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Words are the building blocks of language. An understanding of how words are learned is thus central to any theory of language acquisition. Although there has been a surge in our understanding of children's vocabulary growth, theories of word learning focus primarily on object nouns. Word learning theories must explain not only the learning of object nouns, but also the learning of other, major classes of words - verbs and adjectives. Verbs form the hub of the sentence because they determine the sentence's argument structure. Researchers throughout the world recognize how our understanding of language acquisition can be at best partial if we cannot comprehend how verbs are learned. This volume enters the relatively uncharted waters of early verb learning, focusing on the universal, conceptual foundations for verb learning, and how these foundations intersect with the burgeoning language system.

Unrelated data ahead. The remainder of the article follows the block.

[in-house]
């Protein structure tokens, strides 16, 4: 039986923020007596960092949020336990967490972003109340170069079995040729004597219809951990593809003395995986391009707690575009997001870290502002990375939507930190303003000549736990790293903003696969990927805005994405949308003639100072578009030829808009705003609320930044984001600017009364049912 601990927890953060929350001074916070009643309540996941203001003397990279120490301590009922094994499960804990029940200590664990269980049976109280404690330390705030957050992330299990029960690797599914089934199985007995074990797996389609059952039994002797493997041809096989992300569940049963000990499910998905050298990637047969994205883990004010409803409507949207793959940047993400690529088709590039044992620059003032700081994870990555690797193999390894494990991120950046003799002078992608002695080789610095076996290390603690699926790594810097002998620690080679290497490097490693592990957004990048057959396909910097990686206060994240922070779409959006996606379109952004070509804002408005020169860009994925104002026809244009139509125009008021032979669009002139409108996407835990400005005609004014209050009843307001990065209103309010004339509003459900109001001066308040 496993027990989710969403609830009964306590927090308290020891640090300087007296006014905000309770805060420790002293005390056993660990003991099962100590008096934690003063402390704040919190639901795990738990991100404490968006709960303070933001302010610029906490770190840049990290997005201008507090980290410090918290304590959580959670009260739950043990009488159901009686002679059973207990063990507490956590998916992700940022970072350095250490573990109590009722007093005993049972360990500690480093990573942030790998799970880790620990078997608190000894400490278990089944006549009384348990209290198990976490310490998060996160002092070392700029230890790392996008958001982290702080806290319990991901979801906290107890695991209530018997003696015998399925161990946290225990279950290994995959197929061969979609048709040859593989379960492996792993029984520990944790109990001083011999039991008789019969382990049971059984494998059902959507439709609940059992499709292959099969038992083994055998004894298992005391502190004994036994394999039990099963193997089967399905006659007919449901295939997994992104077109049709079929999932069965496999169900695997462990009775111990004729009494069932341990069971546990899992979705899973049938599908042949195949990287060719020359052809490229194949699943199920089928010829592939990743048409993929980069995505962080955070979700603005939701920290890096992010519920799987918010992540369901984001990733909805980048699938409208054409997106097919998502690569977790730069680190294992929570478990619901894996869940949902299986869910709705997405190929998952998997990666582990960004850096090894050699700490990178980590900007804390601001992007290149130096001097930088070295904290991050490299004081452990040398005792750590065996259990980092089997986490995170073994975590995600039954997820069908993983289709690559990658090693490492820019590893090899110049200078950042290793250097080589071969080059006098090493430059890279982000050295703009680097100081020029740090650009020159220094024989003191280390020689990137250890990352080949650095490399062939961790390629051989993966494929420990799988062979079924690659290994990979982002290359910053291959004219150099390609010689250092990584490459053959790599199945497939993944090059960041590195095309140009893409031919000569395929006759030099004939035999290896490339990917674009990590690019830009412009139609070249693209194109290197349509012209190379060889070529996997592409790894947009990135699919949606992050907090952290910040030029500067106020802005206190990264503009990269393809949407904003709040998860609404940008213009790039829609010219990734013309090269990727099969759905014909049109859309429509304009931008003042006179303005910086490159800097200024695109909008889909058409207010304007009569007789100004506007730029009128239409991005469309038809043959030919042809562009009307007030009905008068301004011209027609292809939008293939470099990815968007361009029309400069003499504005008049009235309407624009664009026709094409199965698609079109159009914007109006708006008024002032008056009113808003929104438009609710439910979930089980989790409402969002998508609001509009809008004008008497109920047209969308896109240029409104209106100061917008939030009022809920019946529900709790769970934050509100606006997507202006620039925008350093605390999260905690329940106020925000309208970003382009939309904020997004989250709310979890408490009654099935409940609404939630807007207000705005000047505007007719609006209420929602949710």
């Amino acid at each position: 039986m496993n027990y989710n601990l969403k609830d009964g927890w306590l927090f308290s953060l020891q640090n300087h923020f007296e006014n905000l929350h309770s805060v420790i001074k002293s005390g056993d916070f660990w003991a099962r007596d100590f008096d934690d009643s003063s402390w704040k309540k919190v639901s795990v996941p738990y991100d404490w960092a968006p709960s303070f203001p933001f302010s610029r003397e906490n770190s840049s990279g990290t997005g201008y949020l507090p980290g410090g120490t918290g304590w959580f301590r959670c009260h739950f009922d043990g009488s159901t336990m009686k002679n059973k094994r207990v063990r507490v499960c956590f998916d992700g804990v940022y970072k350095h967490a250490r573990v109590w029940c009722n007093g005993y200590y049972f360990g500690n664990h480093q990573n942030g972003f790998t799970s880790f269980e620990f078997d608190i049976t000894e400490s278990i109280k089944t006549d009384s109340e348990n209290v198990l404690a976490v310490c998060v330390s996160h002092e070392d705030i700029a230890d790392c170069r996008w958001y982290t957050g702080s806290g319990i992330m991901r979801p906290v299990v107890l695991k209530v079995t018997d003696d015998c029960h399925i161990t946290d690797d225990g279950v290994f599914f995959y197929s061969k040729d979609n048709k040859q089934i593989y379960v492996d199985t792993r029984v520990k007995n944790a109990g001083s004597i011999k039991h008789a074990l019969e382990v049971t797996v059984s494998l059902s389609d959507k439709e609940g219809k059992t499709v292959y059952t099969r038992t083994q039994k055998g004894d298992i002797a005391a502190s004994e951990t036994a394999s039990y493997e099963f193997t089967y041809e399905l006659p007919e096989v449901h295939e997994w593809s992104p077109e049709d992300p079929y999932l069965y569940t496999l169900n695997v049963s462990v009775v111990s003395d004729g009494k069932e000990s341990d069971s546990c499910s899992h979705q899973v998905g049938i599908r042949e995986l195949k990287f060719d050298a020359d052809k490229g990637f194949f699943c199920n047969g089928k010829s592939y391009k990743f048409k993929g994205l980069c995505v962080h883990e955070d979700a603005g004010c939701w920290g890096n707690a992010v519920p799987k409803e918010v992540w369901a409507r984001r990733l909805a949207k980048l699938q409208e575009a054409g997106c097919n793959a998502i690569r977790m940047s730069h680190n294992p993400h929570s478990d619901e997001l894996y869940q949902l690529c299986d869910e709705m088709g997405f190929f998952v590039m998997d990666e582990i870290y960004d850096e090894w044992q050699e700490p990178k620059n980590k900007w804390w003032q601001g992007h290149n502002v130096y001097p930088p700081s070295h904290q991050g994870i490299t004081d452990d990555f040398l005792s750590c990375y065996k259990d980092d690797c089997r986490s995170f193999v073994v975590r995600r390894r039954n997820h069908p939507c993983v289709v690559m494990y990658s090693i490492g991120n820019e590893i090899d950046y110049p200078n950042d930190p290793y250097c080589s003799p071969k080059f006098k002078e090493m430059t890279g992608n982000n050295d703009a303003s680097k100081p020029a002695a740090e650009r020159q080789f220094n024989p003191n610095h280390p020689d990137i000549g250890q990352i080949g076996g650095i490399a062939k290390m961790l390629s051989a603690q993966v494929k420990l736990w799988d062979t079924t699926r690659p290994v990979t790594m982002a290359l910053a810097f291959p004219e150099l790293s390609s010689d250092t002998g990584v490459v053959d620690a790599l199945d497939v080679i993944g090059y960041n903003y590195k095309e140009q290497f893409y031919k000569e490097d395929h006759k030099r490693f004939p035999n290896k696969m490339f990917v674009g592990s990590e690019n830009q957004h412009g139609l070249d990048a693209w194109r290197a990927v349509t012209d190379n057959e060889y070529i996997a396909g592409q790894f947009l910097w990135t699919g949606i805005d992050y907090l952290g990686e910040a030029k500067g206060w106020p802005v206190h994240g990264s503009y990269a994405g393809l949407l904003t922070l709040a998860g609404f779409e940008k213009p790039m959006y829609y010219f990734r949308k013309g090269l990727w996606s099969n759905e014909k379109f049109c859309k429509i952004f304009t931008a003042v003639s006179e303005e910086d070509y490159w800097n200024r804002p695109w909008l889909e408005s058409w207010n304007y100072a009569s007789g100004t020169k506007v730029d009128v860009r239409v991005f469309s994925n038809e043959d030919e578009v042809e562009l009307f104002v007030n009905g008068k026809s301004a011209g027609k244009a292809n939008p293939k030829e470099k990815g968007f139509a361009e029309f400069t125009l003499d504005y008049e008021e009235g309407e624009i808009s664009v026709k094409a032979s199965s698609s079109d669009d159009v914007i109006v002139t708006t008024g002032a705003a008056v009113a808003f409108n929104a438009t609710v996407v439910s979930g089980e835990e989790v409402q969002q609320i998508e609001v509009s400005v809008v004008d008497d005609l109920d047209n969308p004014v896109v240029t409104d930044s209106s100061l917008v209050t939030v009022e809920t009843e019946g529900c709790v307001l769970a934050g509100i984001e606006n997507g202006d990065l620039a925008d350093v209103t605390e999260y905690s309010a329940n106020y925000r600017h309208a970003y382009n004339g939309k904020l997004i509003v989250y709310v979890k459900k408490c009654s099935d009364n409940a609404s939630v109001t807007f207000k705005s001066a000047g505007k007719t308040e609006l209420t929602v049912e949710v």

|Publisher:||Oxford University Press|
|Sold by:||Barnes & Noble|
|File size:||4 MB|
About the Author
Kathy Hirsh-Pasek is Stanley and Deborah Lefkowitz Professor of Psychology and Director of the Infant Language Laboratory at Temple University. Roberta Michnick Golinkoff is H. Rodney Sharp Professor in the School of Education and Departments of Psychology and Linguistics and Cognitive Science at the University of Delaware